Security gently cleared the aisle of well-wishers while the med-team strapped Damon securely to the bed. When ready, each of the team kept one hand on some part of his anatomy, feeding the body energy.

As Rowan joined the procession, she glanced toward the airlock. “Manton, you’re with me.” Her gaze found another in the crowd waiting in an intersecting aisle and shouted to be heard over the low din. “Duran, show Debra the way to my office. I’ll be there as soon as I can.”

The big man gave Debra’s shoulder one last squeeze of encouragement. “We’ll find a way to make things right,” Manton said with gentle firmness. “If you need anything, you can reach me at security on the com-system.”

He grinned at her look of surprise. “Why technology over telepathy?”

“Something like that,” she answered wearily.

Manton laughed, his strong craggy features transformed into a face of compelling maleness that made Debra’s heart unexpectedly skip a beat. The loose fitting blue jumpsuit did little to hide the powerful body that towered over her at six-foot-eight. First Damon’s mind and body and hypnotic voice, and now Manton. Were all Thalian men so well put together, she wondered?

“Most of us have lived with humans almost our entire lives,” Manton said, folding burly arms thoughtfully. “We’ve adapted many of this world’s customs, especially in ways of communication, for when the time comes to go above.” He stepped from the airlock and looked back at her with a wink. “I don’t think having mind conversations with unsuspecting non-telepaths would go over too well.”

Left standing in the open doorway of the airlock, Debra admitted to an appreciative curiosity as she watched his muscled, well proportioned frame slip easily through the crowd, large hands comforting, words reassuring, his intriguing combination of strength and gentleness offering a sense of normalcy that had residents returning to on-duty shifts or resuming the morning with personal tasks.

“He doesn’t like to show his rank, but Manton is Grand Master in the arts of hand-to-hand combat and self-defense,” a male voice said with amusement from behind.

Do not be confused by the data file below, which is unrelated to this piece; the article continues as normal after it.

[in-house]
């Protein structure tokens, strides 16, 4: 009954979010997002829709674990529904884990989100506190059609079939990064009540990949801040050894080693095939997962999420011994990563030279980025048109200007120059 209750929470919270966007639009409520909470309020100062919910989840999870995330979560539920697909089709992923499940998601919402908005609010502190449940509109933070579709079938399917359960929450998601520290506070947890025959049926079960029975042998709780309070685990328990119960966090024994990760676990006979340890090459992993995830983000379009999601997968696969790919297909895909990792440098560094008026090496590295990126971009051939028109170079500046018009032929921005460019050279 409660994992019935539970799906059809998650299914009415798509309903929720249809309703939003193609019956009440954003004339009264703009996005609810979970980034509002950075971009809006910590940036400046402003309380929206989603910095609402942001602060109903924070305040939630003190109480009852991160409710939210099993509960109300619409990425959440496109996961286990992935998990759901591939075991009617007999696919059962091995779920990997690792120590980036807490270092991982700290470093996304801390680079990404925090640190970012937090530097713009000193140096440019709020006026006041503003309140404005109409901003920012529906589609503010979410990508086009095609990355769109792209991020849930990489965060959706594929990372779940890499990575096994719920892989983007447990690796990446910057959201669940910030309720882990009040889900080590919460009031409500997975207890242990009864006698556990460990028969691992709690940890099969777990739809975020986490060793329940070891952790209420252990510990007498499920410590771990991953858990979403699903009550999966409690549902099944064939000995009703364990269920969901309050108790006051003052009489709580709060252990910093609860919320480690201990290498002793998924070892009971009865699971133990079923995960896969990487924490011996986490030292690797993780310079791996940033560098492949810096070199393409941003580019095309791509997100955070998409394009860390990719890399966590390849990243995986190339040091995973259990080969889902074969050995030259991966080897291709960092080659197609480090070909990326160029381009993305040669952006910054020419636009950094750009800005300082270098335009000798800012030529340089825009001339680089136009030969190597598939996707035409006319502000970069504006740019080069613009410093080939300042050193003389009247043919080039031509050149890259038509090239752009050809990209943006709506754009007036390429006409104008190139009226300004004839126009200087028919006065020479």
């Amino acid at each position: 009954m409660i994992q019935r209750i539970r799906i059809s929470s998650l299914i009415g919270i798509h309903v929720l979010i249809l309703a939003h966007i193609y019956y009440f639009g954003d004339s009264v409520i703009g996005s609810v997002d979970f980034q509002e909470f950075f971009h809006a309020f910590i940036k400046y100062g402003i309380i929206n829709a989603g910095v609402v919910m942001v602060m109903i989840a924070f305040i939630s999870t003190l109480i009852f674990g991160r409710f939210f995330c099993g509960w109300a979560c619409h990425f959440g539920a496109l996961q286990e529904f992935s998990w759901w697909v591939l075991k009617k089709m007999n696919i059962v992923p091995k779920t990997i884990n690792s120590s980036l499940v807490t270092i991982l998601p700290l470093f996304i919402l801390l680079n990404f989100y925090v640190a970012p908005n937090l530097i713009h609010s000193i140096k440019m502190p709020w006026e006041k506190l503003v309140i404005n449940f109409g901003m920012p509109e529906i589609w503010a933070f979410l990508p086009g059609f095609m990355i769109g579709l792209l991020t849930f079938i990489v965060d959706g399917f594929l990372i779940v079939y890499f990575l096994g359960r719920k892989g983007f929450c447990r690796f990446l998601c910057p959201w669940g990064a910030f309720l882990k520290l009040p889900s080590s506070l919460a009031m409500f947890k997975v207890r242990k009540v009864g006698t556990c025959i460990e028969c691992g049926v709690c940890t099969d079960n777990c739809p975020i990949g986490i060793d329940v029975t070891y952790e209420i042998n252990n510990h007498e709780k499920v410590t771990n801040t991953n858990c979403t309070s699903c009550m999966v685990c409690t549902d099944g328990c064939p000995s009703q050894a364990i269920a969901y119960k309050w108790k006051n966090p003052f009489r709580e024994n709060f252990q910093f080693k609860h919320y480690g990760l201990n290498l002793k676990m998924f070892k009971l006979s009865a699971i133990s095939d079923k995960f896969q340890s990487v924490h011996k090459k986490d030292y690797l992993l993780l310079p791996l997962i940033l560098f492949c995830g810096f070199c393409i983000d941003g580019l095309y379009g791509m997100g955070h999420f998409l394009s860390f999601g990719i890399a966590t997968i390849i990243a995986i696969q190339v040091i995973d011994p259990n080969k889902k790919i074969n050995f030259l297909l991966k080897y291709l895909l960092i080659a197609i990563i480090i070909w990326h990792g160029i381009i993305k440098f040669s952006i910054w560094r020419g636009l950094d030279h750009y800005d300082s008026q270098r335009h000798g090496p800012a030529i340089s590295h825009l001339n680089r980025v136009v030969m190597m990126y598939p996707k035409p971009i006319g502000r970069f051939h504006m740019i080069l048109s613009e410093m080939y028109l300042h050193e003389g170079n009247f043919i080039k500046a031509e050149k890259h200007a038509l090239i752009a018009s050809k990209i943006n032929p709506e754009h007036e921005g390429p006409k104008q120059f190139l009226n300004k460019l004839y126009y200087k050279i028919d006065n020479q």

Debra flinched, just barely biting down on a yelp of surprise, as she glanced over her shoulder. What the hell was wrong with her internal sensing? First impressions had her almost eye to eye with a baby-faced adolescence with long lanky arms and legs that had no trouble filling out a gray jumpsuit uniform.

“I wouldn’t doubt Manton’s skill at anything he put his mind to,” she muttered, noting an elderly gentleman a few yards away toward the rear of the airlock. Too many damn people creeping up, she fumed inwardly, and backed off on her mental barriers so inborn defenses could track everything around her.

“Don’t let the face fool you,” quipped the young man easily. “I turned twenty-nine last Sunday.” At her raised eyebrows he grinned impishly. “Debra, I would never lie to you—”

“Stop reading my mind,” she ground out testily, eyes heating dangerously, more angry at her own inadequacies than anything. So use to dropping her barriers once a crisis was over, there was going to be hell to pay until she remembered to properly close herself off, now that she was here in a city filled with thousands of powerful psychic beings.

Debra focused, edgily wondering if she would ever get the hang of Edith’s spam instructions and levels of closure. With careful, conscious thought she amplified her protective barriers up a couple of notches.